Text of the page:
Statistics published earlier this month show that teacher retention has remained broadly stable for a number of years. Eighty seven per cent of teachers who qualified in 2013 were teaching a year later; this figure has remained roughly constant in each year since 2005. Seventy seven per cent of teachers who qualified in 2011 were still teaching three years later; and 60% of teachers remain in the classroom 10 years after qualifying.
Various recent polls have shown that up to 68% of teachers have considered leaving the profession altogether in the next 12 months. In my constituency, the prohibitive cost of housing contributes to that figure. Heads say that that prevents teachers from staying beyond their initial teacher training. What steps will the Department take to head off the coming teacher crisis in London?
I do not recognise the hon. Lady’s figures. Our figures show that 52% of those who qualified in 1996 are still teaching 18 years later. We are doing an enormous amount to encourage teachers to stay in the profession and graduates to come into the profession. We are tackling the workload problem and poor behaviour in schools and we are improving teacher training.
We hear a lot of noise from the Opposition about how there is a so-called crisis in teacher recruitment. Will the Minister put things into perspective by explaining to the House the comparison between the number of people joining the teaching profession compared with that of those leaving the profession over the past decade?
My hon. Friend makes a good point. So far this year, for example, we have received 24,000 acceptances on to teaching training programmes at universities and schools. That is marginally ahead of where we were this time last year. We have exceeded targets for primary school trainees and for history and PE teachers, and we are ahead on acceptances for maths, physics, chemistry and design and technology compared with this time last year. We do not underestimate the challenges, but those are the challenges that come from a strong economy, and I would rather have that than a weak economy.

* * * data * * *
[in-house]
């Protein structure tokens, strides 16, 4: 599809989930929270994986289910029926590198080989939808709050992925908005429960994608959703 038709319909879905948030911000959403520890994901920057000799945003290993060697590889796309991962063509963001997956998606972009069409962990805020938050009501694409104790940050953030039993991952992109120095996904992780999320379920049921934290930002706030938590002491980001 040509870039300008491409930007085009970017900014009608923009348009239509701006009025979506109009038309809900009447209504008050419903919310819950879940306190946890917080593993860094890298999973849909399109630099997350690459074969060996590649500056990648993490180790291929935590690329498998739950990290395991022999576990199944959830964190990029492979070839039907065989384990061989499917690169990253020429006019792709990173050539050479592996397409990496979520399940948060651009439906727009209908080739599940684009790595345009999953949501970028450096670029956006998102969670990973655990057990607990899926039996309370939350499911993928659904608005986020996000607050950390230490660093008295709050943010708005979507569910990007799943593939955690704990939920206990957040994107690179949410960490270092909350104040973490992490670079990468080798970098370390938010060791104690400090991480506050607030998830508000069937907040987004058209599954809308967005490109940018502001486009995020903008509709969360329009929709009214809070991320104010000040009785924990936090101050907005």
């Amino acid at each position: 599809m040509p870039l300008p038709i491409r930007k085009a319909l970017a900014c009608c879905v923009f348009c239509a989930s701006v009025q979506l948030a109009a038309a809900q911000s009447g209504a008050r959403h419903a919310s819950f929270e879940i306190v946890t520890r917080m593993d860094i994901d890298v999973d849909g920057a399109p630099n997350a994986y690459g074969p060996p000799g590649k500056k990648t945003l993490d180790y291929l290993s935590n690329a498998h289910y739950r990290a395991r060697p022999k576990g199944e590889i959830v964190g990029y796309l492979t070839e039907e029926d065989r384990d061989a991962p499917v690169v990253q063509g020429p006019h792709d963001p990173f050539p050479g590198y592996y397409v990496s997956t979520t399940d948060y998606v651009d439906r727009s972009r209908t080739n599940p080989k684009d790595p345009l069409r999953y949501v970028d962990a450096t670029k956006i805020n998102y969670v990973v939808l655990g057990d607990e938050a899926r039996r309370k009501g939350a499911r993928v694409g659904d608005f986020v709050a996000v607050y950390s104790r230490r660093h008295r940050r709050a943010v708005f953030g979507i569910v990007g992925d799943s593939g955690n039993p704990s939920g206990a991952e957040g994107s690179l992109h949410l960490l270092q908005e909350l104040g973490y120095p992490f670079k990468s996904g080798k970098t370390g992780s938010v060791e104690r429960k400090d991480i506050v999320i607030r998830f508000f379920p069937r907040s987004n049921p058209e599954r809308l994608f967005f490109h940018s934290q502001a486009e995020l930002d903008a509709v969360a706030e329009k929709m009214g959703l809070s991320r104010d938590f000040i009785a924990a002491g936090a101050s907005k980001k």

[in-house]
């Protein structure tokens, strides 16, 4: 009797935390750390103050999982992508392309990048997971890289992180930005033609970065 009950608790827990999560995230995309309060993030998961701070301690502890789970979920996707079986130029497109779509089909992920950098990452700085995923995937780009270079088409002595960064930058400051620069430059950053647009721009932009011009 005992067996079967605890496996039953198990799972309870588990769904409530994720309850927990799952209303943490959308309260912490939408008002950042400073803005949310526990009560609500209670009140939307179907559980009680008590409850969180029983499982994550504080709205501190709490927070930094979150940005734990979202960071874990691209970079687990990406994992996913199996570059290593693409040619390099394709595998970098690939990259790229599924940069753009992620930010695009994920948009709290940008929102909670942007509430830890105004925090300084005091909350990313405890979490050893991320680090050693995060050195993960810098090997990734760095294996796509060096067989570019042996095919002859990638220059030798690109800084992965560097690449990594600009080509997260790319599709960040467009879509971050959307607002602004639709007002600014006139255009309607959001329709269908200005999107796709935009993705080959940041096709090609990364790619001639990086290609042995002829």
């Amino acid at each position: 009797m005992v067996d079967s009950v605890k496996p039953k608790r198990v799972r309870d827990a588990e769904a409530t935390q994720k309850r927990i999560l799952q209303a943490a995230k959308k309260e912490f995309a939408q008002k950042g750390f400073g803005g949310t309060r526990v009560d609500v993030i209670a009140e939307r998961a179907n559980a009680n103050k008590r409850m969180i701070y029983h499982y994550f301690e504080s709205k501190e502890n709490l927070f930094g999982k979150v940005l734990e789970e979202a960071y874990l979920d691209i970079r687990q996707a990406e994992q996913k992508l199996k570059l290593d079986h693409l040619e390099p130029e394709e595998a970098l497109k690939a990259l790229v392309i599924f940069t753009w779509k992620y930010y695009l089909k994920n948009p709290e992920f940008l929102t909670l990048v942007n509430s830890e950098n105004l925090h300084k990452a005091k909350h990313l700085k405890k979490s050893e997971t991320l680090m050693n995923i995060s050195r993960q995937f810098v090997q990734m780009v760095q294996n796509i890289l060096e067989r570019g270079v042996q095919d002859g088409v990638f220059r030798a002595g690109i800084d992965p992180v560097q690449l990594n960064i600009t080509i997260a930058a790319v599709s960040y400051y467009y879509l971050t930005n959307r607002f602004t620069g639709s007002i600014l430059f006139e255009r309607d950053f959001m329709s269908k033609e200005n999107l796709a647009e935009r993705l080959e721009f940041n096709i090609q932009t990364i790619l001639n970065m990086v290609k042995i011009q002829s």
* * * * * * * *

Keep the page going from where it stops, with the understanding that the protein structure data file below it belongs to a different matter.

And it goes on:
I should declare that I am an unpaid member of the London borough of Redbridge and a member of the governing body of Grove primary school in Chadwell Heath. Just last week, both Labour and Conservative councillors expressed concern about the school places crisis in Redbridge. Given that we have one of the fastest growing populations in London, what assurance can the Minister give us that we will receive the funding necessary for additional schools and school places and that there will be the teachers there to staff them?
The hon. Gentleman was not here under the previous Labour Government when they cut 200,000 primary school places in the middle of a baby boom. One of the first decisions that we had to take in 2010 was to double the amount of spending on creating more school places. Some £5 billion was spent in the previous Parliament and £7 billion will be spent in this one.